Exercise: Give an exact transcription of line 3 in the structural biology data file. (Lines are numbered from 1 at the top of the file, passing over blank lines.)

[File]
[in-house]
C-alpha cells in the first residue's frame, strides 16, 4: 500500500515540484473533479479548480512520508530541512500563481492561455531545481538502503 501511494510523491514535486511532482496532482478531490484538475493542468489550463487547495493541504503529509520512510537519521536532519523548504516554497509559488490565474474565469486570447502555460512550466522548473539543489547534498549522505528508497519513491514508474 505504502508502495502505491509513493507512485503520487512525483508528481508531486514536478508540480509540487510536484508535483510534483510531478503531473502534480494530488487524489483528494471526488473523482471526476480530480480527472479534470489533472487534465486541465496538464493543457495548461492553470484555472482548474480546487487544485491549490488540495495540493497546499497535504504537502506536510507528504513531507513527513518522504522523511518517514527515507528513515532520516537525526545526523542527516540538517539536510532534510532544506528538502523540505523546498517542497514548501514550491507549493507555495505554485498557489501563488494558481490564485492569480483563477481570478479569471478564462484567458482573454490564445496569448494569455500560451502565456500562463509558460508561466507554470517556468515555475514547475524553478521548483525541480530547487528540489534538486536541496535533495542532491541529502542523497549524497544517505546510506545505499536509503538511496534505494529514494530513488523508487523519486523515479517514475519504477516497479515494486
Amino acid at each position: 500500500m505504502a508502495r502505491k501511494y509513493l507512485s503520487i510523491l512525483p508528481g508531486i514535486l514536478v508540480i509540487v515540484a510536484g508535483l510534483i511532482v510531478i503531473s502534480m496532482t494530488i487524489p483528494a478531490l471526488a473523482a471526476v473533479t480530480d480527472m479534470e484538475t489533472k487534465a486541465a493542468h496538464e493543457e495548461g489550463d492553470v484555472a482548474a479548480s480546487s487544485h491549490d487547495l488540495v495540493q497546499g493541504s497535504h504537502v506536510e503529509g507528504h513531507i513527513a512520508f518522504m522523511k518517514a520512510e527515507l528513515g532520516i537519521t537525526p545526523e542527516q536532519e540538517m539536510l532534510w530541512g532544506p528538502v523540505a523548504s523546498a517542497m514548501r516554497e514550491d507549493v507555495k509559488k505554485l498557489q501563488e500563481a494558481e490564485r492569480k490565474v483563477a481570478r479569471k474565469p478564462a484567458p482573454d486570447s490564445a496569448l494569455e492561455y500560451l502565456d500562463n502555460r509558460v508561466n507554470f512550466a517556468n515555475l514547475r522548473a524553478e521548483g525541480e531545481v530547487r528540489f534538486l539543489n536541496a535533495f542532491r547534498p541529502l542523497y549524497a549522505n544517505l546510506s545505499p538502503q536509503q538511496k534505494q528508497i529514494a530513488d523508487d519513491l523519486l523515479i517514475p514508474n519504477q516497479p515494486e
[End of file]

Amino acid at each position: 500500500m505504502a508502495r502505491k501511494y509513493l507512485s503520487i510523491l512525483p508528481g508531486i514535486l514536478v508540480i509540487v515540484a510536484g508535483l510534483i511532482v510531478i503531473s502534480m496532482t494530488i487524489p483528494a478531490l471526488a473523482a471526476v473533479t480530480d480527472m479534470e484538475t489533472k487534465a486541465a493542468h496538464e493543457e495548461g489550463d492553470v484555472a482548474a479548480s480546487s487544485h491549490d487547495l488540495v495540493q497546499g493541504s497535504h504537502v506536510e503529509g507528504h513531507i513527513a512520508f518522504m522523511k518517514a520512510e527515507l528513515g532520516i537519521t537525526p545526523e542527516q536532519e540538517m539536510l532534510w530541512g532544506p528538502v523540505a523548504s523546498a517542497m514548501r516554497e514550491d507549493v507555495k509559488k505554485l498557489q501563488e500563481a494558481e490564485r492569480k490565474v483563477a481570478r479569471k474565469p478564462a484567458p482573454d486570447s490564445a496569448l494569455e492561455y500560451l502565456d500562463n502555460r509558460v508561466n507554470f512550466a517556468n515555475l514547475r522548473a524553478e521548483g525541480e531545481v530547487r528540489f534538486l539543489n536541496a535533495f542532491r547534498p541529502l542523497y549524497a549522505n544517505l546510506s545505499p538502503q536509503q538511496k534505494q528508497i529514494a530513488d523508487d519513491l523519486l523515479i517514475p514508474n519504477q516497479p515494486e